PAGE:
SWALWELL: Well, we help that weary traveler, who is whether they're on the road from Jerusalem to Jericho, or from Central America to the United States. We have always been a country that helps the weary traveler.

And we should do it, as I have said, in a way where we come together, and put in place immigration laws that protect the border, but also, you know, uphold that responsibility of taking care of people, when they're in the most need, and not turning them back to a certain death, or certainly violence, or impoverished conditions.

BASH: I want to turn to the Russia investigation. You were on the House Intelligence Committee. Republicans on that committee have essentially cleared the President of the whole notion of colluding with Russia.

Earlier today, however, Republican Trey Gowdy, he is on that committee as well as, and your committee, admitted that your committee won't really never know if there was collusion, but he also said that Democrats, like you, never offered any evidence that there is in the first place, let's listen to what he said.

(BEGIN VIDEO CLIP) REP. TREY GOWDY (R), INTELLIGENCE COMMITTEE: He doesn't have it, so he can't get me what he doesn't have. Adam, before we ever started said he had evidence of collusion, and this is exactly what he said, more than circumstantial, but not direct.

Let's lay aside the fact that there is no such thing as more than circumstantial, but not direct. There are only two kinds of evidence.

UNIDENTIFIED FEMALE: So you are talking there are no such things...


BASH: So he's saying Adam, meaning Adam Schiff, the Ranking Democrat on the Intelligence Committee. What is your reaction to that?

SWALWELL: Well, I have seen evidence of collusion, both direct and circumstantial, both classified and unclassified. But here's the limitation we had in that committee...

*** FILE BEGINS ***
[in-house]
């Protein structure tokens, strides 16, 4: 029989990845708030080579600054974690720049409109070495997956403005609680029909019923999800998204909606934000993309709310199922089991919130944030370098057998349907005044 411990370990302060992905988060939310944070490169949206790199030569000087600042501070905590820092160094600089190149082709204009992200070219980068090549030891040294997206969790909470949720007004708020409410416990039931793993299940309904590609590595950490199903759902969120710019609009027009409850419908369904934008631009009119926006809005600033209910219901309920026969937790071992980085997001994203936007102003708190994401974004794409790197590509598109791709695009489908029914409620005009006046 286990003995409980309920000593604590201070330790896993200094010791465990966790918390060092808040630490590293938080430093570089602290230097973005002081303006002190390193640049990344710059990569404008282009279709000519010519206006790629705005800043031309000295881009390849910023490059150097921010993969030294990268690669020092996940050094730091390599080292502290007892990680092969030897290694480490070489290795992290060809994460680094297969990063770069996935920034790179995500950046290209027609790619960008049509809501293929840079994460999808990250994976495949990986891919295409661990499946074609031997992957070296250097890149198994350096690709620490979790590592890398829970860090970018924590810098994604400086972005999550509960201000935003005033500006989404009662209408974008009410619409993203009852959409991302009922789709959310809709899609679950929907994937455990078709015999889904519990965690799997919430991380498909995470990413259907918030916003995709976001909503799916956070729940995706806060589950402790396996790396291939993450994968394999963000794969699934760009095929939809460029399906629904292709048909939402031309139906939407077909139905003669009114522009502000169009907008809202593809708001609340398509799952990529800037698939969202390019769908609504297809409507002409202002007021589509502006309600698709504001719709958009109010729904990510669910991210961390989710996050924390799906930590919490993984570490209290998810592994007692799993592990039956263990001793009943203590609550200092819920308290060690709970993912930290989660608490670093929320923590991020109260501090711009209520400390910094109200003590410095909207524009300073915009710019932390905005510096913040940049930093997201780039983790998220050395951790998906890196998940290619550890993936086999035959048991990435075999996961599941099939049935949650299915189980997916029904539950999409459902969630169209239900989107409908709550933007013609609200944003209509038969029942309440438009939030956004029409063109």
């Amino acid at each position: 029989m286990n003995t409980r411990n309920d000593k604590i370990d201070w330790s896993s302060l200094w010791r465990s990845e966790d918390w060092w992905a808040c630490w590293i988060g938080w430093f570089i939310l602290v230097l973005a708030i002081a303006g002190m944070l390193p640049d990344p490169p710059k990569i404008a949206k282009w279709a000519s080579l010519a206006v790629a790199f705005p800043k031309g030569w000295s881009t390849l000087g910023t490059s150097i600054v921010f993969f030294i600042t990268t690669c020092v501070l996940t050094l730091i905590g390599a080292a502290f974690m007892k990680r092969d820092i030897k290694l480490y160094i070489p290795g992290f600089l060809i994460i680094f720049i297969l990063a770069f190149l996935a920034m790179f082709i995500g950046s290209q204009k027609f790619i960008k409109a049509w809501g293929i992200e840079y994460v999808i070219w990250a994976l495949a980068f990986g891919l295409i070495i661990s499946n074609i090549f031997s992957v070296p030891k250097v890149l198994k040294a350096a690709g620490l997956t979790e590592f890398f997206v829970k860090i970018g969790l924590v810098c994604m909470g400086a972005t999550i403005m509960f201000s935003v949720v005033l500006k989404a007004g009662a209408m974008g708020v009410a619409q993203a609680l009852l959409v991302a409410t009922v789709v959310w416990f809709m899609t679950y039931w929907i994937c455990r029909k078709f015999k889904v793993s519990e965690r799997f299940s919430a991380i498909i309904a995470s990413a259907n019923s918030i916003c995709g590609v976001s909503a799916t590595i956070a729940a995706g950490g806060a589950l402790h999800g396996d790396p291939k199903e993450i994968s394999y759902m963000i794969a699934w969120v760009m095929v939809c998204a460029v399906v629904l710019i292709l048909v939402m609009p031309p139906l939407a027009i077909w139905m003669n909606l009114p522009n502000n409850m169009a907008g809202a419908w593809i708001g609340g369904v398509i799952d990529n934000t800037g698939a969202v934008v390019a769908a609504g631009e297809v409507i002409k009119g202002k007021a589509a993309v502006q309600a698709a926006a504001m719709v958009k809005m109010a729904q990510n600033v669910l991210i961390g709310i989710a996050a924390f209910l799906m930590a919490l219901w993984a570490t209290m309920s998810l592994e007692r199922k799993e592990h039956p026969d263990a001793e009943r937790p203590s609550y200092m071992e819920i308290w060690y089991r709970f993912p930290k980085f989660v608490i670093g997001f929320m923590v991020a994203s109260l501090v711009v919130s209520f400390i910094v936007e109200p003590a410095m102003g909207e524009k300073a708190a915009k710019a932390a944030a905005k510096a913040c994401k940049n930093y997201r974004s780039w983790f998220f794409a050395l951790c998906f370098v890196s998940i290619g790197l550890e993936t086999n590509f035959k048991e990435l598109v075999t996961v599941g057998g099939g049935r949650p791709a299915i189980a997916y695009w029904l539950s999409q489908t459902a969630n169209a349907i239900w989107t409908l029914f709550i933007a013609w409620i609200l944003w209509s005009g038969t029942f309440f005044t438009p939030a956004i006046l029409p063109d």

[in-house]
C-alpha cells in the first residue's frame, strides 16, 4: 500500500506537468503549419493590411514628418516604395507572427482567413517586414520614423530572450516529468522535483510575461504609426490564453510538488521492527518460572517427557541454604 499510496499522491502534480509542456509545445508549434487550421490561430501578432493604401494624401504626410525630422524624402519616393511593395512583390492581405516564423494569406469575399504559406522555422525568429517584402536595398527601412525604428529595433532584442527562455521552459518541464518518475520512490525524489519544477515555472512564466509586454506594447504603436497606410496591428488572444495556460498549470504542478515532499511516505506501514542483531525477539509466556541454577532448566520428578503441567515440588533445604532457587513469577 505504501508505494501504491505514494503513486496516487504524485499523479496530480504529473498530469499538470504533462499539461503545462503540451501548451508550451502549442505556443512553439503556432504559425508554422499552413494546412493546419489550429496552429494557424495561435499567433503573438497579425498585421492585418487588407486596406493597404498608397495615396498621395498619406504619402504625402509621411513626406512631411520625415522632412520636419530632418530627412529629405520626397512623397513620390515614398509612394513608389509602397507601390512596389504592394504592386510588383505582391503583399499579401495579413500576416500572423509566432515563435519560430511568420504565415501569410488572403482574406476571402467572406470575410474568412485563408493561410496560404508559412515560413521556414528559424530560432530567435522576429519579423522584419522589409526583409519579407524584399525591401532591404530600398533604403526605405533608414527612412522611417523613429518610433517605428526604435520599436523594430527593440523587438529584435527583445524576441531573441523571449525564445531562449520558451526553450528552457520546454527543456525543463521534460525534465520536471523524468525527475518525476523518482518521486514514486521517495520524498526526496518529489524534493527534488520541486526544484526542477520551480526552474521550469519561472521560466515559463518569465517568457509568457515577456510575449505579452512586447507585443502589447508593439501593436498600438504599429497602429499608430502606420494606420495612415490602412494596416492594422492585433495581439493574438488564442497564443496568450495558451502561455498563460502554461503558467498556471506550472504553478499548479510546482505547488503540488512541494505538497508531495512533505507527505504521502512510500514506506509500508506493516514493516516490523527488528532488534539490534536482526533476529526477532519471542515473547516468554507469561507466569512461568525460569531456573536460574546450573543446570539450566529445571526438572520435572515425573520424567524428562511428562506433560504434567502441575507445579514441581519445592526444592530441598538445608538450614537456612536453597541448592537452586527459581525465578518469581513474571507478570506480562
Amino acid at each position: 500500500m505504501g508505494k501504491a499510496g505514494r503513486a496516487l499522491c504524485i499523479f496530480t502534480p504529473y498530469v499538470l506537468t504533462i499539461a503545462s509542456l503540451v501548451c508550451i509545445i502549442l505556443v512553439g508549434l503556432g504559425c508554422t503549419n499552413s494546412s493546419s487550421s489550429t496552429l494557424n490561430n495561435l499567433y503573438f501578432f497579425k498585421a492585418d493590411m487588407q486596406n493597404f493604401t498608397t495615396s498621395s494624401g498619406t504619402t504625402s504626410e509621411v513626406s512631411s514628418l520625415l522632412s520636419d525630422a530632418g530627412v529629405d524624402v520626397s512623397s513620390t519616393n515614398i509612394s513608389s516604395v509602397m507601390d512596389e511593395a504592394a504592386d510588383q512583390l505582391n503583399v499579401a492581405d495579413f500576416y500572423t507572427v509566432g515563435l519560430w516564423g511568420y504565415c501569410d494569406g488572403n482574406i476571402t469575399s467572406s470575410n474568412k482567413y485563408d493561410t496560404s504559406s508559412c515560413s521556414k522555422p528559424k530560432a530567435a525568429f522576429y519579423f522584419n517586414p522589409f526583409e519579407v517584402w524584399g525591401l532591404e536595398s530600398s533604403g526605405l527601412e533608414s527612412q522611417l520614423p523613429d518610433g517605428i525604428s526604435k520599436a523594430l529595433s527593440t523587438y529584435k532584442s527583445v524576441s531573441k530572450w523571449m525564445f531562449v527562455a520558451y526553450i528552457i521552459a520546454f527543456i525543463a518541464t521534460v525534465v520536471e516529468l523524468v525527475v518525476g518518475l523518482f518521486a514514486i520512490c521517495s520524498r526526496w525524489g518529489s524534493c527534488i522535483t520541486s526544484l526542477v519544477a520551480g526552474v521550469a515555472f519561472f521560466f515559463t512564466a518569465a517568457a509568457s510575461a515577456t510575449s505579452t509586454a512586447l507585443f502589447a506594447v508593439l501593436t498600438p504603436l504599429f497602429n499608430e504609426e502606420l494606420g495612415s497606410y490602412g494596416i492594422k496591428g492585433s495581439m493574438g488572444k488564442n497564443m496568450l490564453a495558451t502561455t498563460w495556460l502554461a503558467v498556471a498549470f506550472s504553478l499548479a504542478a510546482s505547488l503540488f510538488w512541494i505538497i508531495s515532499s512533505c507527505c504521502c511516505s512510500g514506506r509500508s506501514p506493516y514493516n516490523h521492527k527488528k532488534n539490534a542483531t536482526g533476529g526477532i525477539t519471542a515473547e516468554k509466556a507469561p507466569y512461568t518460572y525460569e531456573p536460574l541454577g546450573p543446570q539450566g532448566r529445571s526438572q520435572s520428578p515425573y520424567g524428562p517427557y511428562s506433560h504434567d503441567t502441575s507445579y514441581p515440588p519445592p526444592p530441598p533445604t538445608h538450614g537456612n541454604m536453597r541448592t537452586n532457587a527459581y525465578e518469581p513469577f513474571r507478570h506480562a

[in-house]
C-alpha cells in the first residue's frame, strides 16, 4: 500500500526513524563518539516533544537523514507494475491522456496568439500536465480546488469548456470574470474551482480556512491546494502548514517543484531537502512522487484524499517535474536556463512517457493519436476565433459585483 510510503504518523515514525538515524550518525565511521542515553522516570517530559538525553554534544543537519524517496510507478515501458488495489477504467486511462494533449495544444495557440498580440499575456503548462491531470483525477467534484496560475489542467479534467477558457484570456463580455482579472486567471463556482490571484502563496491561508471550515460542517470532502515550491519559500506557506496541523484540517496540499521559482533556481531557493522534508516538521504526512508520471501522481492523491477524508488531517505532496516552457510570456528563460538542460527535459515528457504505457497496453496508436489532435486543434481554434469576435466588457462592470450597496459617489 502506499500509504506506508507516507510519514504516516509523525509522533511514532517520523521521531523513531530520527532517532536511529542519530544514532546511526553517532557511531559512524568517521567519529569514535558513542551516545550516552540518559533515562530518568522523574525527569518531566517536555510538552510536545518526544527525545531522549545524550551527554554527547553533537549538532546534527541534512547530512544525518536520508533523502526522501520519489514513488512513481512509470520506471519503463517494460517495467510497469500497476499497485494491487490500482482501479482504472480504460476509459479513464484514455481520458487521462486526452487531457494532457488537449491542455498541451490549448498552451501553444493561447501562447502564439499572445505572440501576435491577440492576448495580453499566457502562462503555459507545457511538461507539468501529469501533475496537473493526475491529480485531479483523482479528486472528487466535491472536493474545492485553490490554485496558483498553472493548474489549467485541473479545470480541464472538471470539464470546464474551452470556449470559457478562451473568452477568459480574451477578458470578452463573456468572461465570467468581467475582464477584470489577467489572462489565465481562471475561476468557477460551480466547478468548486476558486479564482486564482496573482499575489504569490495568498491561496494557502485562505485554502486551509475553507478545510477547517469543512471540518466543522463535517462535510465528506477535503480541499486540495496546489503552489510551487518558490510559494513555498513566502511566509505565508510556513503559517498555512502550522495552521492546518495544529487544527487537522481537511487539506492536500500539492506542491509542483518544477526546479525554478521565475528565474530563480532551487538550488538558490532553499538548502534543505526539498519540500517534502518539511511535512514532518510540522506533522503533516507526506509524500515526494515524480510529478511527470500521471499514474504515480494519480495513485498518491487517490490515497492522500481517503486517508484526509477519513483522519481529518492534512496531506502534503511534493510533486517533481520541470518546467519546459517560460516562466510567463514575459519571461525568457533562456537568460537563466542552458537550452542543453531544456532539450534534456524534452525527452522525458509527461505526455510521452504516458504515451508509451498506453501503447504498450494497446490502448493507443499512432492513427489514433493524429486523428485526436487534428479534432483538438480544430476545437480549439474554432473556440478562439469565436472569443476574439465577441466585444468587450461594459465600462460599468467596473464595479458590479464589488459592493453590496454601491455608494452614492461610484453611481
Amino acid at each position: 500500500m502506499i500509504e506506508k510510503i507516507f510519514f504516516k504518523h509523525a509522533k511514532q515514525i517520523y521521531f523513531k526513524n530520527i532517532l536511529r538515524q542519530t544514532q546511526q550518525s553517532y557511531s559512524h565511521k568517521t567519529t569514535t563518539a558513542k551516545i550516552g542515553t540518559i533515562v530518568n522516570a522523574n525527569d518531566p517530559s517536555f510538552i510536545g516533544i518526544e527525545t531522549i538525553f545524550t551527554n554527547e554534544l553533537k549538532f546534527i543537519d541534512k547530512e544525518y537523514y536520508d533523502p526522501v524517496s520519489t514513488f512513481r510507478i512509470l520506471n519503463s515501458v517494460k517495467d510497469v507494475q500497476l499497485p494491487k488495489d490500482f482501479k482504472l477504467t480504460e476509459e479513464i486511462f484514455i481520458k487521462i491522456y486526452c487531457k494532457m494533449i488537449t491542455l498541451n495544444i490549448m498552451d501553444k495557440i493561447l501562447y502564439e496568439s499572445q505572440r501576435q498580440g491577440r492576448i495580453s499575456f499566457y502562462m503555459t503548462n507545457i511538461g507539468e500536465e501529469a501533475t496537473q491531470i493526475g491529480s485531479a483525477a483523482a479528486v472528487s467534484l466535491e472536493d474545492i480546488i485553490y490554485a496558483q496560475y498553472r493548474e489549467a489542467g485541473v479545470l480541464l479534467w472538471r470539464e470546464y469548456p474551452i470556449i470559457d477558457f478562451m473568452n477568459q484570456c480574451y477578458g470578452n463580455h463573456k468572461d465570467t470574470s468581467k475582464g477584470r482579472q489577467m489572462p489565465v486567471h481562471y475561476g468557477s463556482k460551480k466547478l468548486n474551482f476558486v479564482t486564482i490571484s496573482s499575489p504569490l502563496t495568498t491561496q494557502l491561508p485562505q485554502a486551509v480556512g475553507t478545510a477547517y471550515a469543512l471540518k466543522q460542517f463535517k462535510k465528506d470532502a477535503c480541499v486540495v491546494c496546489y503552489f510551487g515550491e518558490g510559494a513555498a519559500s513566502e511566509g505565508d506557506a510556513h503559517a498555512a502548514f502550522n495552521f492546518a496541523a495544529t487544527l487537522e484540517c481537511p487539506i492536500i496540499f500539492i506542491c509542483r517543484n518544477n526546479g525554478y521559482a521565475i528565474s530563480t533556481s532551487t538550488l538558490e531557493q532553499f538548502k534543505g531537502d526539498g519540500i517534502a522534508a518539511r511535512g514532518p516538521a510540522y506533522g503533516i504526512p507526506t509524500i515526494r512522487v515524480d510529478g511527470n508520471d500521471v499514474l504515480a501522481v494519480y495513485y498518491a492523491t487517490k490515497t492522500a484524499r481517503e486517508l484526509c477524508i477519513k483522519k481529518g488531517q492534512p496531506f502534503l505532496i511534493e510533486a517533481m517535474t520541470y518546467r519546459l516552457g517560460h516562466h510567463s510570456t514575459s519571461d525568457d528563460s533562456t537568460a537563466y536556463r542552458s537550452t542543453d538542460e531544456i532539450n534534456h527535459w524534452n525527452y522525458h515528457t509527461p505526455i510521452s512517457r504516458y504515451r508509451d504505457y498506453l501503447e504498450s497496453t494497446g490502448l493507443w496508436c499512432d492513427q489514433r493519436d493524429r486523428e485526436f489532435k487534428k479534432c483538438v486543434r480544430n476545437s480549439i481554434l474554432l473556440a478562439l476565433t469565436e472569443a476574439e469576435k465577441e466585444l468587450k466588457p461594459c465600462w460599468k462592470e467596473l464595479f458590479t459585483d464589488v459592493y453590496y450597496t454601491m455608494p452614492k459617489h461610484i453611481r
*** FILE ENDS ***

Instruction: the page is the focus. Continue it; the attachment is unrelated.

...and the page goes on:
BASH: What's the unclassified example of collusion?

SWALWELL: Well, you have the Russians who hacked stolen materials, offered it to the Trump family, they took the meeting, they moved heaven and earth to make that meeting happen, they said they would love to receive that information, they said can you wait, and distribute it closer do the election, and then the President himself when on a public stage and said, Russia, if you're listening, can hack more. And then, turned it up, and the Russians were disseminating what had already been stolen.

And then of course, the efforts to conceal what they had done, once Michael Flynn came into the office, and tried to work through a back channel with the Russians, there's plenty of evidence, and there's a lot more out there, but they wouldn't even allow us to use the subpoena power to see what more existed.

For example, Dana, we have it on call, days before that Trump Tower meeting, Donald Trump Jr. called Russia to set up the meeting with the family who asked for it. He makes another call right after that, to a block number, and then calls back to Russia.